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Title: Heparan sulfate proteoglycan expression in chronic cholestatic human liver diseases
Authors: Roskams, Tania ×
Rosenbaum, J
De Vos, Rita
David, Guido
Desmet, Valeer #
Issue Date: Sep-1996
Series Title: Hepatology (Baltimore, Md.) vol:24 issue:3 pages:524-32
Abstract: The mechanism of bile ductular reaction and accompanying fibrogenesis depends on interactions of ductular cells with the matrix and growth factors. Heparan sulfate proteoglycans (HSPGs) are essential cofactors in cell-matrix adhesion processes, in cell-cell recognition systems, and in receptor-growth factor interactions. We used monoclonal antibodies specific for the cell surface HSPGs (syndecans, glypican), for matrix HSPG (perlecan), and for heparan sulfate carbohydrate (HS) to investigate their immunohistochemical expression in 20 specimens with chronic cholestatic liver disease and in five normal human liver specimens. Because activated hepatic stellate cells (HSC are a major source of fibrosis in the liver, we also examined HSPG expression in primary cultures of human activated HSC using immunocytochemistry and Western blotting and for syndecan-1 also Northern blotting. In comparison with bile ductular cells of normal liver, reactive ductules in chronic cholestasis were marked by an elevated expression of syndecan-1, surrounded by an increased perlecan expression. In acinar zone 1, large stimulated macrophages and HSC, present in increased numbers, were strongly positive for syndecan-3. Cultured HSC showed a membranous staining pattern for syndecan-1, syndecan-3, and heparan sulfate, and in addition intracellular staining for syndecan-2, -3, and 4. Perlecan immunoreactivity was detected as intercellular strings. Western blotting revealed positive bands with all antibodies and Northern blotting for syndecan-1 was also positive. These results show that cultured human HSC can synthesize all four syndecans, glypican, and perlecan. These data reveal changes in the expression of syndecan-1, syndecan-3, and perlecan in human chronic cholestatic liver disease, that may be important in the deposition of matrix components and activation of growth factors that support ductular reaction and accompanying fibrogenesis.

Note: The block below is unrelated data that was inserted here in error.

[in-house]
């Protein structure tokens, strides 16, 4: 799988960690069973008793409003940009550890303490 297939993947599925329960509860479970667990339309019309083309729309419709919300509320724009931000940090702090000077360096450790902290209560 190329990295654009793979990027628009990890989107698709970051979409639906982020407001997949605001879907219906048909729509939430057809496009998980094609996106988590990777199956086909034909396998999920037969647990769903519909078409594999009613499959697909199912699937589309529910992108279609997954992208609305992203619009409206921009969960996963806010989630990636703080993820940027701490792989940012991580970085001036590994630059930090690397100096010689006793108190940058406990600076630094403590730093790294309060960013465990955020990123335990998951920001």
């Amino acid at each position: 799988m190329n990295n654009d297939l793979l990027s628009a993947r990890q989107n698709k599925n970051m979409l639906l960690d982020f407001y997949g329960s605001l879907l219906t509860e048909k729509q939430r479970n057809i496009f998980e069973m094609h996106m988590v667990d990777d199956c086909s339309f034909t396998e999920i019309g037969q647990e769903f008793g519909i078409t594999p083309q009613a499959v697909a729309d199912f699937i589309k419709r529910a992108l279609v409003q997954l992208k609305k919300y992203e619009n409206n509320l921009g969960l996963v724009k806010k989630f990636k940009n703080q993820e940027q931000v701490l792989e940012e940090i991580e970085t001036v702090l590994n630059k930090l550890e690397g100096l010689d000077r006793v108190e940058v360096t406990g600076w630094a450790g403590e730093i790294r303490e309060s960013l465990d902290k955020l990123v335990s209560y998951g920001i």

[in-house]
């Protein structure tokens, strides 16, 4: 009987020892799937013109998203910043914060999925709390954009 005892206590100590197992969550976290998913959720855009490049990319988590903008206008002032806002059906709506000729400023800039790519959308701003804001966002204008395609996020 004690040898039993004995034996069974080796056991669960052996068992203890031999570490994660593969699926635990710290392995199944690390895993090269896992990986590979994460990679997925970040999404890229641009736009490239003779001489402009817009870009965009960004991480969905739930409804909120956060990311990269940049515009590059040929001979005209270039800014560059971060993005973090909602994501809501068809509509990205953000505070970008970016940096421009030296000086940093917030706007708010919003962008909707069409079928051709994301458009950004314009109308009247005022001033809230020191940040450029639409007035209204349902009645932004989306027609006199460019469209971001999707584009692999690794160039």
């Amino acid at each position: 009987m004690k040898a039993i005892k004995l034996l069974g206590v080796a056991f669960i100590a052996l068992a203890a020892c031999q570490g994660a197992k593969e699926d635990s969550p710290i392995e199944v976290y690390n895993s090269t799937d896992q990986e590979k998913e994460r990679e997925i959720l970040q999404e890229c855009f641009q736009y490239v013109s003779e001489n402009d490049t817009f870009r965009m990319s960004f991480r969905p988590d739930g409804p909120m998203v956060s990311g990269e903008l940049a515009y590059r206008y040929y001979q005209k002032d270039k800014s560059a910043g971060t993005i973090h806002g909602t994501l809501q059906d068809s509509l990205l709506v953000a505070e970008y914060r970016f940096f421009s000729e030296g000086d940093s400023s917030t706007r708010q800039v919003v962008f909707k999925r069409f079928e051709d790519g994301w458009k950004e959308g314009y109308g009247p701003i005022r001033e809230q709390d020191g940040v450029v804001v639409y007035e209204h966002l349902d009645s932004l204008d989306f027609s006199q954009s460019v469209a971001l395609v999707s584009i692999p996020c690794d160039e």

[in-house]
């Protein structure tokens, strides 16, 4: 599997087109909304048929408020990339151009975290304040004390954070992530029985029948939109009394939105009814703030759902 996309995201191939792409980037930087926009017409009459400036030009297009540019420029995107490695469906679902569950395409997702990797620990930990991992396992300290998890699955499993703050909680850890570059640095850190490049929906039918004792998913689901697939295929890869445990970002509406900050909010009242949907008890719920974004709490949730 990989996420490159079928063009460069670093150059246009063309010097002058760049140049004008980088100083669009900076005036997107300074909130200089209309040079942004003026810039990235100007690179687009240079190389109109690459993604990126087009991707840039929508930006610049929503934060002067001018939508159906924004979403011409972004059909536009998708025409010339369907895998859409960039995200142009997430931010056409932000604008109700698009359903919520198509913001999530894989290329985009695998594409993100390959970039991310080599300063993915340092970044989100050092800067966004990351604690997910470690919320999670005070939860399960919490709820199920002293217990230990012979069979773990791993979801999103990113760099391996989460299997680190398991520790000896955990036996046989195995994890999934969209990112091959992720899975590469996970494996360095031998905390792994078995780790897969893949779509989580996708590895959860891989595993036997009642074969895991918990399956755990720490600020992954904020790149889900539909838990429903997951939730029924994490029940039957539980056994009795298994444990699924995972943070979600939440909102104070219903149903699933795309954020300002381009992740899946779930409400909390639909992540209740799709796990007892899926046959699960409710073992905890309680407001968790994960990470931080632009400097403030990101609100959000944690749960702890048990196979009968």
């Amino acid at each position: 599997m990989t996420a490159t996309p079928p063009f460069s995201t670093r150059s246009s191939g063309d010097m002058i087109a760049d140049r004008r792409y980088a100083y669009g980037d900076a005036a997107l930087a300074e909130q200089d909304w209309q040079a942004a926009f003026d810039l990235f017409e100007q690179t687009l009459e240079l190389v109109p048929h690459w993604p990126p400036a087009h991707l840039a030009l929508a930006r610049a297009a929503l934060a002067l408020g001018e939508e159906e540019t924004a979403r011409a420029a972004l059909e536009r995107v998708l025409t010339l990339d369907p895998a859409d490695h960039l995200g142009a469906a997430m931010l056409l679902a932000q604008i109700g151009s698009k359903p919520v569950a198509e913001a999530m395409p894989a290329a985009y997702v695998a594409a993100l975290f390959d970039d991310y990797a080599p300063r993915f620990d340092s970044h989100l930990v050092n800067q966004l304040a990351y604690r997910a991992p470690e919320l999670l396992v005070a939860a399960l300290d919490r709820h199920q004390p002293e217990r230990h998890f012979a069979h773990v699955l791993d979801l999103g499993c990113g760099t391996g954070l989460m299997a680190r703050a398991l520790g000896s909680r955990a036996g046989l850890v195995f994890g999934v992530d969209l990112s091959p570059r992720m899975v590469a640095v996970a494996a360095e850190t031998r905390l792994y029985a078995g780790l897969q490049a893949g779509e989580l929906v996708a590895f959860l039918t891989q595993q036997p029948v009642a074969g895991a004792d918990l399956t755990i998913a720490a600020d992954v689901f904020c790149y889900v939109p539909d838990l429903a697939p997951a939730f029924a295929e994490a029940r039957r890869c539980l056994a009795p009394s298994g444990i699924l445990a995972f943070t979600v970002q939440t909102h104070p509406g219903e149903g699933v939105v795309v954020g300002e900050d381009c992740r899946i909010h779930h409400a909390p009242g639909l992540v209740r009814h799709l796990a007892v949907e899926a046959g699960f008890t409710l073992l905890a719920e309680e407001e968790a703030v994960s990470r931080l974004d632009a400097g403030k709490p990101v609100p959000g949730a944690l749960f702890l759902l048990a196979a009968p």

ISSN: 0270-9139
Publication status: published
KU Leuven publication type: IT
Appears in Collections:Translational Cell & Tissue Research
Molecular Genetics Section (-)
Department of Human Genetics - miscellaneous
× corresponding author
# (joint) last author

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